EXCLUSIVE: The Oscar race just came to Silicon Valley. And leave it to Harvey Weinstein to make it happen. Facebook founder Mark Zuckerberg hosted a private screening, along with Weinstein and Digital Sky Technologies billionaire Yuri Milner (he’s a big technology investor in Facebook and other Silicon Valley giants, and pictured below with star Keira Knightley and Zuckerberg), of The Imitation Game. The film, which opens Nov. 28, was screened for about 100 of the tech industry’s top names, including Facebook COO Sheryl Sandberg, Linkedin’s Reid Hoffman, Google co-founder Sergey Brin, Airbnb’s Nathan Blecharczyk and new “it person” in this world, Theranos founder Elizabeth Holmes.
The screening was held Saturday at a Los Altos Hills mansion. The film has been acclaimed on the festival circuit, winning the Toronto International Film Festival Audience Award. It reportedly played very well with this crowd, perhaps not a surprise given its subject matter, a biopic about pioneering computer scientist and cryptologist Alan Turing who was hounded into suicide by the British government in the 1950s over his closeted homosexuality.
The movie stars Benedict Cumberbatch as the mathematical genius Turing, whose work broke Germany’s supposedly unbreakable Enigma military code machine, work widely credited with shortening World War II. His work also led to further research into what were called “Turing machines,” As the film’s end credits state, “today we call them computers.” Co-star Knightley, director Morten Tyldum and screenwriter Graham Moore trekked to Silicon Valley for the screening, then returned south in time to join Weinstein at last night’s Governors Awards in Hollywood.
Master campaigner Weinstein provided the sneak geek peek, enlisting Zuckerberg and the other techies who were all in town for today’s Breakthrough Prizes, shorthanded as the “Oscars of Science.” Star Benedict Cumberbatch (who was also at the Governors Awards) is getting more face(book) time for the movie by flying north today to present – with Zuckerberg – the Breakthrough Prizes in mathematics, which are given in recognition of Turing.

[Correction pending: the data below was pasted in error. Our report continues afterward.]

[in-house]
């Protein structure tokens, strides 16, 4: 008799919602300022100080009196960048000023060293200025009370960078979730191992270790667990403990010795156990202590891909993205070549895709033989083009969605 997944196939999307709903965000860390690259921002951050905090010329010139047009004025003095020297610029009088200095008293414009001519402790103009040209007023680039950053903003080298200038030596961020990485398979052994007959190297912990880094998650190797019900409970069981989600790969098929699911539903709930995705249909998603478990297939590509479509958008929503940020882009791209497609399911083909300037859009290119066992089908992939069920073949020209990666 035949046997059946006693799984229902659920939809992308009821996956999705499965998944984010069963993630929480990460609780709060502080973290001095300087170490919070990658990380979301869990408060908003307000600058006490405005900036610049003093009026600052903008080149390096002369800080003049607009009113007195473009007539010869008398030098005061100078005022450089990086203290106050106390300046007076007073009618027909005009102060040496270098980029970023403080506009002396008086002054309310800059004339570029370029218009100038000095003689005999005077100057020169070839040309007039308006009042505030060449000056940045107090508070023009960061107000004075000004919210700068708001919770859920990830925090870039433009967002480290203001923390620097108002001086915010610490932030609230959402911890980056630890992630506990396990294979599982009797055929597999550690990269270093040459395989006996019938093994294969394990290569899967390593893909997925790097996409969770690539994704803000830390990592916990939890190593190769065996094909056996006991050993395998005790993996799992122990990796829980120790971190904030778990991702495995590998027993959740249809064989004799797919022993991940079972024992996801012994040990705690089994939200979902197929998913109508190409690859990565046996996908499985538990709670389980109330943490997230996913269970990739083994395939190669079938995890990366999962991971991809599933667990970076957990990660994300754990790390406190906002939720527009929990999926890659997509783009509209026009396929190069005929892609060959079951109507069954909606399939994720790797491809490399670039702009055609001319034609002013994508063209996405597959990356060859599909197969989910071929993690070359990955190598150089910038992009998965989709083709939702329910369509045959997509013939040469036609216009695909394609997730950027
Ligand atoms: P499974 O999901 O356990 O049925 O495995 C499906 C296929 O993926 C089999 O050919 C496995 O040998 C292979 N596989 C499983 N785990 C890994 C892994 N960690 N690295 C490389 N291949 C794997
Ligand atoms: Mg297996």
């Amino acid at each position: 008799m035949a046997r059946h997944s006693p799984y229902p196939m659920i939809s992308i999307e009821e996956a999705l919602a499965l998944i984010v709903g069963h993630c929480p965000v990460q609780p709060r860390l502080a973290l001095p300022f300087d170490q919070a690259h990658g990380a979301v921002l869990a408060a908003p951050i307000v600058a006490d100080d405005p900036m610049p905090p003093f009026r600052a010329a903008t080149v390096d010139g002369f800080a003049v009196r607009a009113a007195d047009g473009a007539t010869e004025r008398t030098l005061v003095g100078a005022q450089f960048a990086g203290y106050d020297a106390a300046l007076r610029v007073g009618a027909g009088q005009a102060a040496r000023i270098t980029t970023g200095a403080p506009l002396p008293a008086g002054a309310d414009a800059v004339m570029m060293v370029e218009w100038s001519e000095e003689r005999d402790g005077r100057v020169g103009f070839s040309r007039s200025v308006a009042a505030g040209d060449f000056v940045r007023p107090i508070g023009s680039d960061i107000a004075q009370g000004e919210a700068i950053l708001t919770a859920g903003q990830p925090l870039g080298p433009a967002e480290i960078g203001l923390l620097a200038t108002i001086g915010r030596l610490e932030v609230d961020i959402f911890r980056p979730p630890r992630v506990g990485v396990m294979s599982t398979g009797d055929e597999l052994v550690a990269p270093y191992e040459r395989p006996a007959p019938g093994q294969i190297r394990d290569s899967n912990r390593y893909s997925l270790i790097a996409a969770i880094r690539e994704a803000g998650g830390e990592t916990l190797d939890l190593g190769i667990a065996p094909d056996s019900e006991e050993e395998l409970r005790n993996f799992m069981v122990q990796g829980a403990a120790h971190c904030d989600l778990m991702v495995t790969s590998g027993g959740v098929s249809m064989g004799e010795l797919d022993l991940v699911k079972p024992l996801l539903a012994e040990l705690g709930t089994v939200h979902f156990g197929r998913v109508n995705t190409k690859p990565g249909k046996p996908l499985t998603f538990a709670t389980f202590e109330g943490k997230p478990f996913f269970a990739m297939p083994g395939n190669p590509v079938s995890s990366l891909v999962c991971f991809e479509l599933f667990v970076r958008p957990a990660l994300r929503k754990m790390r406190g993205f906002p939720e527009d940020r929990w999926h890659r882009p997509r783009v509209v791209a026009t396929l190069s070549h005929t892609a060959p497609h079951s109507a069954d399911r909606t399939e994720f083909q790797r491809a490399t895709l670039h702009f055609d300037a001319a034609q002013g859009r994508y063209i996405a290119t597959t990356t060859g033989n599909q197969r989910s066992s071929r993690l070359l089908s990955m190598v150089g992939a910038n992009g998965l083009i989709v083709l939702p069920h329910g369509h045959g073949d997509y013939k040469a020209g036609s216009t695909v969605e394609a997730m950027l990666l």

Lest you think The Imitation Game is geek-centric, it’s actually a powerful and moving human story of a true, yet largely unsung hero. It’s got Oscar nominations written all over it and TWC is launching it in the same late-November “good luck” week in which they opened such awards magnets as The King’s Speech, The Artist and Silver Linings Playbook in recent years. The former two won Best Picture, while Silver Linings received eight nominations, including Jennifer Lawrence’s winning Best Actress role.
But it’s a been a big weekend overall at the box office for movie geeks, and geeks in general. Christopher Nolan‘s Interstellar, a movie with lots of science (and advised by physicist Kip Thorne), has plenty of appeal I would think for the Silicon Valley crowd. It opened like a rocket, with an estimated $52.2 million domestically, just behind the robot-themed animated feature Big Hero 6. Interstellar also led overall internationally with another $80 million.
Big Hero 6 pulled in $56.2 million, and also has a strong science component as its young protagonist is a budding genius dealing with the robot created by his late brother.
And then there’s the Stephen Hawking biopic The Theory Of Everything that also opened this weekend, snaring the year’s fourth-best specialty debut, with per-theater average at $41,000 per screen. Will any of these imitate Weinstein’s Imitation strategy and go for that implied geek endorsement? It’s not a bad strategy. Could a Silicon Valley Film Festival be far behind? These tech wizards could buy and sell the Oscars if they put their minds to it. This Game is on.